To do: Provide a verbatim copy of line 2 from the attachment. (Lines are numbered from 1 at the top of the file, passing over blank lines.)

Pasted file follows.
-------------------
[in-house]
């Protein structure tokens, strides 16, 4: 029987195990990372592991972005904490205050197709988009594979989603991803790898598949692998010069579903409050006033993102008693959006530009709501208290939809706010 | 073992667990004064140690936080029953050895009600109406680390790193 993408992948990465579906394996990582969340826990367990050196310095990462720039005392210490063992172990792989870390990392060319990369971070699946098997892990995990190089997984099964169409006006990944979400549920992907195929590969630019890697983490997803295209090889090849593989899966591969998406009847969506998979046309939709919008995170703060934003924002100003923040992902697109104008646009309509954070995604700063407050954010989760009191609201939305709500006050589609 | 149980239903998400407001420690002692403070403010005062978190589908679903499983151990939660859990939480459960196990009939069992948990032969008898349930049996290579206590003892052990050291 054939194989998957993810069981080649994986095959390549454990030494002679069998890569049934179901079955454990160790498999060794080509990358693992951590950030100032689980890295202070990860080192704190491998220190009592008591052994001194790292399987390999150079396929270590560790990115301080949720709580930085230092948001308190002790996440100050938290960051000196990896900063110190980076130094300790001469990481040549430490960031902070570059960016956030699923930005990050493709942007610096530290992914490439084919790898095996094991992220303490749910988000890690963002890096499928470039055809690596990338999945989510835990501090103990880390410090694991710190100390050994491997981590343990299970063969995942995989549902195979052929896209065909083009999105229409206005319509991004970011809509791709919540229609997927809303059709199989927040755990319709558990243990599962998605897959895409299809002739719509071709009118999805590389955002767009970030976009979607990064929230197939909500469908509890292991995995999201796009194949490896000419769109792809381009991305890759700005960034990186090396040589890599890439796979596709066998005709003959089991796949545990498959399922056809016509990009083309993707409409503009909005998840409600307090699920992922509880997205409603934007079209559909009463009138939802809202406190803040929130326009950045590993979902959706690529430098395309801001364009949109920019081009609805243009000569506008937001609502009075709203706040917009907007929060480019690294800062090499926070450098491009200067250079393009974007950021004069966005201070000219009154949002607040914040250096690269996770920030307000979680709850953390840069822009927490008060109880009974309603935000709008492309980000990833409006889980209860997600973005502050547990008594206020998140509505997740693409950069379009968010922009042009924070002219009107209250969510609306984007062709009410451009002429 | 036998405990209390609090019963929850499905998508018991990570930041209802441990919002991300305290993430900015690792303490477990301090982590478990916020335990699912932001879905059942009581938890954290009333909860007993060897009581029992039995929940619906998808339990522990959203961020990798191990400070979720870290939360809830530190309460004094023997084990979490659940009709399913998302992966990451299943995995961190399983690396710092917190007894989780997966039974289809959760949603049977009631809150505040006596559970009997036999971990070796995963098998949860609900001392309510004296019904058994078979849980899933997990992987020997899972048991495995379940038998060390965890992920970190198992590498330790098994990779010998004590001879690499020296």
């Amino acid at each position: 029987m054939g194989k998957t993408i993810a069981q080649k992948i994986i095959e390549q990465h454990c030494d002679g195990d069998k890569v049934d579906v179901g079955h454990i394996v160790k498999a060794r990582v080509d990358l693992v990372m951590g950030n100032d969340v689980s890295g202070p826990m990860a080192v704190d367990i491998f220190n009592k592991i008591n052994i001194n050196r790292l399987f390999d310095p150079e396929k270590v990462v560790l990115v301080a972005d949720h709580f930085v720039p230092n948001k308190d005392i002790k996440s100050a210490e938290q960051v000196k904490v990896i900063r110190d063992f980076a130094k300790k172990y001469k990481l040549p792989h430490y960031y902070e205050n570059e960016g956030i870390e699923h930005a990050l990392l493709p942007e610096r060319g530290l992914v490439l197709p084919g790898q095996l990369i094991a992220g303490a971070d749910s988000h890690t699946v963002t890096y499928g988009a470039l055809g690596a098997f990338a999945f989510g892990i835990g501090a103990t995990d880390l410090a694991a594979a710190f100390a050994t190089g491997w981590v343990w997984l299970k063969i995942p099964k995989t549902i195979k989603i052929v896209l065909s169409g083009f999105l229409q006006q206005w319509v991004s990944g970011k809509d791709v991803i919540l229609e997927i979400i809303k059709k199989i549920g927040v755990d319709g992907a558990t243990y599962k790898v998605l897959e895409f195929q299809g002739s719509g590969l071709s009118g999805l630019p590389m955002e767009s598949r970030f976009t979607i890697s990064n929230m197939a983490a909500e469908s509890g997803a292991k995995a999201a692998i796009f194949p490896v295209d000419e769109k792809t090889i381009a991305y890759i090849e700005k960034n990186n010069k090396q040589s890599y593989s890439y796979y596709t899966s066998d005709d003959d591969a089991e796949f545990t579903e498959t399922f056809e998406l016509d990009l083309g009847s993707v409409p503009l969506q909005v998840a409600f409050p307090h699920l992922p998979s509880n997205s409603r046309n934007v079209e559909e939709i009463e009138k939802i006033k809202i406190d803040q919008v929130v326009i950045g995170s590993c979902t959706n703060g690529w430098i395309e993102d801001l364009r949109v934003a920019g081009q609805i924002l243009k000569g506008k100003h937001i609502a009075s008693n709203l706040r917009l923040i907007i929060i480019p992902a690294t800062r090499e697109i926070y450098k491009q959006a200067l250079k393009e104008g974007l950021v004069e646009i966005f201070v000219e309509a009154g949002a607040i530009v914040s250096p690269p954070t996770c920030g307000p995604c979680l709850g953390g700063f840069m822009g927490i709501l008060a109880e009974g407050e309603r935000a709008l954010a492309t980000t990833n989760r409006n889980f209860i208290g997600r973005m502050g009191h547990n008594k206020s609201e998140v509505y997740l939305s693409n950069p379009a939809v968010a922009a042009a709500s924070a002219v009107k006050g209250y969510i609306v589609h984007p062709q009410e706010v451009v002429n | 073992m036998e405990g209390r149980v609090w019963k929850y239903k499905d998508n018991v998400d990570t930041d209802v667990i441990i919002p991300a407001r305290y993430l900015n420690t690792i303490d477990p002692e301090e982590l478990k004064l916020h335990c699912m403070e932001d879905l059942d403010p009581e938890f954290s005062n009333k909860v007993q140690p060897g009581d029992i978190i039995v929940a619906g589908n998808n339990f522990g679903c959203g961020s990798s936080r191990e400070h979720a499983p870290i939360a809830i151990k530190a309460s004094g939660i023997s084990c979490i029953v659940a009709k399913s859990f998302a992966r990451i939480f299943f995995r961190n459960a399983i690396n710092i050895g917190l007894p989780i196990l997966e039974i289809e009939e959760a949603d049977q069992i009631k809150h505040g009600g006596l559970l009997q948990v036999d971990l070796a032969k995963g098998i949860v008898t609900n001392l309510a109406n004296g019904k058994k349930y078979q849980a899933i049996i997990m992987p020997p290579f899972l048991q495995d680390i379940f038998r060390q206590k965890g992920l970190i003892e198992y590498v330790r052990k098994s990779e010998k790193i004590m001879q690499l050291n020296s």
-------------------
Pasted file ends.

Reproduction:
């Protein structure tokens, strides 16, 4: 029987195990990372592991972005904490205050197709988009594979989603991803790898598949692998010069579903409050006033993102008693959006530009709501208290939809706010 | 073992667990004064140690936080029953050895009600109406680390790193 993408992948990465579906394996990582969340826990367990050196310095990462720039005392210490063992172990792989870390990392060319990369971070699946098997892990995990190089997984099964169409006006990944979400549920992907195929590969630019890697983490997803295209090889090849593989899966591969998406009847969506998979046309939709919008995170703060934003924002100003923040992902697109104008646009309509954070995604700063407050954010989760009191609201939305709500006050589609 | 149980239903998400407001420690002692403070403010005062978190589908679903499983151990939660859990939480459960196990009939069992948990032969008898349930049996290579206590003892052990050291 054939194989998957993810069981080649994986095959390549454990030494002679069998890569049934179901079955454990160790498999060794080509990358693992951590950030100032689980890295202070990860080192704190491998220190009592008591052994001194790292399987390999150079396929270590560790990115301080949720709580930085230092948001308190002790996440100050938290960051000196990896900063110190980076130094300790001469990481040549430490960031902070570059960016956030699923930005990050493709942007610096530290992914490439084919790898095996094991992220303490749910988000890690963002890096499928470039055809690596990338999945989510835990501090103990880390410090694991710190100390050994491997981590343990299970063969995942995989549902195979052929896209065909083009999105229409206005319509991004970011809509791709919540229609997927809303059709199989927040755990319709558990243990599962998605897959895409299809002739719509071709009118999805590389955002767009970030976009979607990064929230197939909500469908509890292991995995999201796009194949490896000419769109792809381009991305890759700005960034990186090396040589890599890439796979596709066998005709003959089991796949545990498959399922056809016509990009083309993707409409503009909005998840409600307090699920992922509880997205409603934007079209559909009463009138939802809202406190803040929130326009950045590993979902959706690529430098395309801001364009949109920019081009609805243009000569506008937001609502009075709203706040917009907007929060480019690294800062090499926070450098491009200067250079393009974007950021004069966005201070000219009154949002607040914040250096690269996770920030307000979680709850953390840069822009927490008060109880009974309603935000709008492309980000990833409006889980209860997600973005502050547990008594206020998140509505997740693409950069379009968010922009042009924070002219009107209250969510609306984007062709009410451009002429 | 036998405990209390609090019963929850499905998508018991990570930041209802441990919002991300305290993430900015690792303490477990301090982590478990916020335990699912932001879905059942009581938890954290009333909860007993060897009581029992039995929940619906998808339990522990959203961020990798191990400070979720870290939360809830530190309460004094023997084990979490659940009709399913998302992966990451299943995995961190399983690396710092917190007894989780997966039974289809959760949603049977009631809150505040006596559970009997036999971990070796995963098998949860609900001392309510004296019904058994078979849980899933997990992987020997899972048991495995379940038998060390965890992920970190198992590498330790098994990779010998004590001879690499020296």